Walking in Marrakech


An afternoon coated with raw meat,

curry, urine, leather, donkey shit.

Multilingual chatter of the souk:

so many bells and wagon wheels,

motorcycles and metal welders

and, in the thick of it all,

the hiss of a cobra.


Henna designs spilling up my arm

scarves suffocating my shoulders

stumbling over chicken heads

all bloody in the corner.


You can trip

over begging children

and unamused, snoozing cats.

Turbans, lamps, woodworks, jewelry, cloth

and shopkeepers napping on their floors,

one eye open, brandishing that Ramadan

stare: hunger, pride, envy at once.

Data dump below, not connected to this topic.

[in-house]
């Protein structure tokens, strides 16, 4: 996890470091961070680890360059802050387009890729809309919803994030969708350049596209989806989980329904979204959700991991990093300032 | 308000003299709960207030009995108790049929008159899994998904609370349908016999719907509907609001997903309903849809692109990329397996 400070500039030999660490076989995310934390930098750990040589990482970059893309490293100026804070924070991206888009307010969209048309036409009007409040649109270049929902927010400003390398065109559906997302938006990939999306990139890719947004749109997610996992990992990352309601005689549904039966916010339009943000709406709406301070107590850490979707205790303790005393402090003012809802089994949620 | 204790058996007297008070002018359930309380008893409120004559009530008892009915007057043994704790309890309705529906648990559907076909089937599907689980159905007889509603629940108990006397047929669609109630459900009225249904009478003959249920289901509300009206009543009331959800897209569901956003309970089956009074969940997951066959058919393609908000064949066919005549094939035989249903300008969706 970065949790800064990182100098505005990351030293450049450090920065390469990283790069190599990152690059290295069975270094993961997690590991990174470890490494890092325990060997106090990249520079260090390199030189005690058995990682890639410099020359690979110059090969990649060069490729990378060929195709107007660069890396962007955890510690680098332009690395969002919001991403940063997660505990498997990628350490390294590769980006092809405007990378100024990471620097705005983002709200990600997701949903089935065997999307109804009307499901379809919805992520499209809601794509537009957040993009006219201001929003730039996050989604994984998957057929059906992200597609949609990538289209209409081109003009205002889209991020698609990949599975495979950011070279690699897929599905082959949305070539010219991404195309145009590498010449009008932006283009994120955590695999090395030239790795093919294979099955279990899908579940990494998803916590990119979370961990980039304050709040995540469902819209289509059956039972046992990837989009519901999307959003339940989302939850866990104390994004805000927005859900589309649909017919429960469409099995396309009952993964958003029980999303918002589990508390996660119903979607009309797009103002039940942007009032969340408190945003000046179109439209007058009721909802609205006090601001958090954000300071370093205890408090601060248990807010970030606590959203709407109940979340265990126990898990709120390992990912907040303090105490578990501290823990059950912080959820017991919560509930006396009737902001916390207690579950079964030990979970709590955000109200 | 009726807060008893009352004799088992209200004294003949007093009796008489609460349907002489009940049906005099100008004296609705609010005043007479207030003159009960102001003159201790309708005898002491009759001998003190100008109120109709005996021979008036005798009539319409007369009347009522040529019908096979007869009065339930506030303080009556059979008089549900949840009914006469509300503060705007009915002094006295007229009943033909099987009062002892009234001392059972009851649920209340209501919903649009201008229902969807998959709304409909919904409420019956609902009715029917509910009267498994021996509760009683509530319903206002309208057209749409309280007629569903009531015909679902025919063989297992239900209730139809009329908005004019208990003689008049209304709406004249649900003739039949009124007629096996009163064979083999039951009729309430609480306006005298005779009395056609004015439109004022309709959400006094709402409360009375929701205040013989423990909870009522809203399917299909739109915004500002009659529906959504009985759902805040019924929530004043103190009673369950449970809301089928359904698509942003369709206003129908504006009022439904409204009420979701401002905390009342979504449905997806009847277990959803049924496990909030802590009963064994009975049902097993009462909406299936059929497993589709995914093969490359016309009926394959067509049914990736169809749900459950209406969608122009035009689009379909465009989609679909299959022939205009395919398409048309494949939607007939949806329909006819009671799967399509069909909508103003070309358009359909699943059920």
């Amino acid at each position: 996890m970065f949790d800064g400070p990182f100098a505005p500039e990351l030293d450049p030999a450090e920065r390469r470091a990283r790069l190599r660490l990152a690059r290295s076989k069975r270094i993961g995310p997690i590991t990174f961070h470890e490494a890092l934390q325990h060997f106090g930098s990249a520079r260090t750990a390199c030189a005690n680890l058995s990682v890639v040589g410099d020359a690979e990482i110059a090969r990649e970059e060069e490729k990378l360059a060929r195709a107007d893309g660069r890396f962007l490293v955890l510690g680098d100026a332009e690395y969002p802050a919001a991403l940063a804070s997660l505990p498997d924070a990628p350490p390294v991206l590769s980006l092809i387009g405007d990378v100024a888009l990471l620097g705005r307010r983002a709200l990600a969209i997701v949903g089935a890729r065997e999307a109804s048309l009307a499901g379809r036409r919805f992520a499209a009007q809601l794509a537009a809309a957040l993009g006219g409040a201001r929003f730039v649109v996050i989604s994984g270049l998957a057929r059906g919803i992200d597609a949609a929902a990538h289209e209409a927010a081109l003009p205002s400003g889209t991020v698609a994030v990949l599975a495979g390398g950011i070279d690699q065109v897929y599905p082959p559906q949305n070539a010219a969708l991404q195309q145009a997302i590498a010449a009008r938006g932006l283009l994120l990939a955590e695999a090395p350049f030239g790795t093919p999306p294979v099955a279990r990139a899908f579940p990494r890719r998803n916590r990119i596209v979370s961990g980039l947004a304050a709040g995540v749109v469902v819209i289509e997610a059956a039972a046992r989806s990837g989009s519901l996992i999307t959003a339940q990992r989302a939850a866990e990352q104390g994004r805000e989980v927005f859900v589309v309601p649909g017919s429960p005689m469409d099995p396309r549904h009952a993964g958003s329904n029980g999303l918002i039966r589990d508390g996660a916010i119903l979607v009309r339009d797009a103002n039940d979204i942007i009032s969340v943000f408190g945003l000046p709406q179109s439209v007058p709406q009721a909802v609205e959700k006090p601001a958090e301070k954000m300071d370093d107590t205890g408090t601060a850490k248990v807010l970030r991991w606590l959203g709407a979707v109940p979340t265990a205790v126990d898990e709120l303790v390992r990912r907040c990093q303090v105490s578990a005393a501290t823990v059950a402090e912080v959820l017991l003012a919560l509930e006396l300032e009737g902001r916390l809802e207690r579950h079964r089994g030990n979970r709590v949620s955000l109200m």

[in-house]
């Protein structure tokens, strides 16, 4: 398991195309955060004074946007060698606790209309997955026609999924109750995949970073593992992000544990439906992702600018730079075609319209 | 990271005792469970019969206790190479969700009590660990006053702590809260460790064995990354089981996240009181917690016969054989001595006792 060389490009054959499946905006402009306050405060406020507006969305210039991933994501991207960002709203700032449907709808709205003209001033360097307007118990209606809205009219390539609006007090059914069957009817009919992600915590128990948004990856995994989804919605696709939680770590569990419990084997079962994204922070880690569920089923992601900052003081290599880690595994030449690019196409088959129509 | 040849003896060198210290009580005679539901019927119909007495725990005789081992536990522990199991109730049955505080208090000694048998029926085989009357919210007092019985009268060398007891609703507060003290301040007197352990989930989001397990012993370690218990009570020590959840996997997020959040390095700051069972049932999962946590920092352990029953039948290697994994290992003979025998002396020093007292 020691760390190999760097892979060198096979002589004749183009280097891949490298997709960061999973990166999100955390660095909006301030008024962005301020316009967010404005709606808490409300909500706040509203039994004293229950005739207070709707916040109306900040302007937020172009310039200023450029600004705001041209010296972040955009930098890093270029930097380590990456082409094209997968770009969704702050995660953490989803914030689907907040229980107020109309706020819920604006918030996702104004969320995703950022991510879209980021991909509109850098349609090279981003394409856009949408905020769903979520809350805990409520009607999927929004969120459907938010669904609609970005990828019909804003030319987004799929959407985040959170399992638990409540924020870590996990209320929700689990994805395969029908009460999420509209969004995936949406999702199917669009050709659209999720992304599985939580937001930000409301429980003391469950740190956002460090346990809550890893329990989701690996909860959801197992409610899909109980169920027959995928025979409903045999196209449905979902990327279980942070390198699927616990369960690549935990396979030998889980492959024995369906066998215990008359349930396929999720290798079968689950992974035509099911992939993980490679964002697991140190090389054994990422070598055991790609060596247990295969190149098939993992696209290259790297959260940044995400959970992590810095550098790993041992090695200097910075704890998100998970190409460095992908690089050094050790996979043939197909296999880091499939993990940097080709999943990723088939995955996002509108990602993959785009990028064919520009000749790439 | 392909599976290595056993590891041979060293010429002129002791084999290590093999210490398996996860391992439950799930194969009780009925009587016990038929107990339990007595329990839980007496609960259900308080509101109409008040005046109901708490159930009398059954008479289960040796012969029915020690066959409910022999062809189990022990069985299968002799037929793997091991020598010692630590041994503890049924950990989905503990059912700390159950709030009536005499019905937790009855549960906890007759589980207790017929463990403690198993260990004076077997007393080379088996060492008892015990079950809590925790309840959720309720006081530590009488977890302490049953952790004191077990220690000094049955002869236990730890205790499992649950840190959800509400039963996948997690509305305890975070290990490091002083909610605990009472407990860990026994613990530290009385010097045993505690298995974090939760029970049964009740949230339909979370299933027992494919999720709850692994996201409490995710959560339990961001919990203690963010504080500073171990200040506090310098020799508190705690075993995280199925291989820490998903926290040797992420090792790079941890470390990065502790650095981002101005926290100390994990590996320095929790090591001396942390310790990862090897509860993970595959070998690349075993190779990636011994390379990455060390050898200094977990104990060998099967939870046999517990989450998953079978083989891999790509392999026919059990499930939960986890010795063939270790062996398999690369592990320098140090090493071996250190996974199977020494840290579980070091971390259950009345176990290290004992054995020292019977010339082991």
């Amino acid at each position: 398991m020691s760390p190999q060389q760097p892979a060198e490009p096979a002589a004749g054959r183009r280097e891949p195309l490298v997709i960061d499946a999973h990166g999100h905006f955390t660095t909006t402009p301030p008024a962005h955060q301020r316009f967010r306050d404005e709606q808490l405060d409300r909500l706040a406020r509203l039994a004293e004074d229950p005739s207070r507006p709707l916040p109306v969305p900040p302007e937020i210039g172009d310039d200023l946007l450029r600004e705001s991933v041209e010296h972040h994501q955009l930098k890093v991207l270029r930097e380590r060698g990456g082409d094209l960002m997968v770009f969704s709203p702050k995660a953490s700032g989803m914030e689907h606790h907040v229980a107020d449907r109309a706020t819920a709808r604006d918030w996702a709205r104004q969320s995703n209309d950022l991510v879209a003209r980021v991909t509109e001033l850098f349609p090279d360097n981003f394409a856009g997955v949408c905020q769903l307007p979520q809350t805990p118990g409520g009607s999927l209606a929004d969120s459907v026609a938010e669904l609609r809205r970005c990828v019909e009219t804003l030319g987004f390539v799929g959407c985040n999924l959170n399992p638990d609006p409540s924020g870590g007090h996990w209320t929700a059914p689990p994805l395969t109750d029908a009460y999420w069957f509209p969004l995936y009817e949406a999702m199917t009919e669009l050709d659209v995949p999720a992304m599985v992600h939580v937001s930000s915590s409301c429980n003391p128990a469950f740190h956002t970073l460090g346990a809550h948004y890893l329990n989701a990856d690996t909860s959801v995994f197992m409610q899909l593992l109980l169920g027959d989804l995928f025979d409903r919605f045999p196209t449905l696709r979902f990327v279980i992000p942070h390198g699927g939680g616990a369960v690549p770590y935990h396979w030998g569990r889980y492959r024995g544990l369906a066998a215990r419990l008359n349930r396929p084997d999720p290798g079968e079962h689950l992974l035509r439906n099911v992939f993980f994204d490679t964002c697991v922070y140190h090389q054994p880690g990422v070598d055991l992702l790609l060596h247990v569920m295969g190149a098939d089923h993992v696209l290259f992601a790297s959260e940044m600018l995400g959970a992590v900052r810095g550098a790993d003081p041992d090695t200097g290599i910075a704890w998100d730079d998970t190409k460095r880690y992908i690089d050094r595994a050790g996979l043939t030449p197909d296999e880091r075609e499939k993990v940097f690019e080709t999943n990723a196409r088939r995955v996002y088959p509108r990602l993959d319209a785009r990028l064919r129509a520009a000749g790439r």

Flies tickling your ankles

like charms come alive on anklet.

Weighty sunshine soaking

your brow and above your lip.


It’s Ramadan and no one eats or drinks.

They just throw monkeys at you.

“100 Durham, 100 Durham…”


Drums, wooden flutes, cymbals

all hollowed, calculated sounds of salesmen.


Tiny slits for eyes.


Piles of olives three feet high.


A whole dead cow dangling

and the “chop” as it begins to lose its limbs

one by one.


It’s all kinds of dusty.


Sort of smells like oranges.


And then you walk smack dab into a camel’s teeth.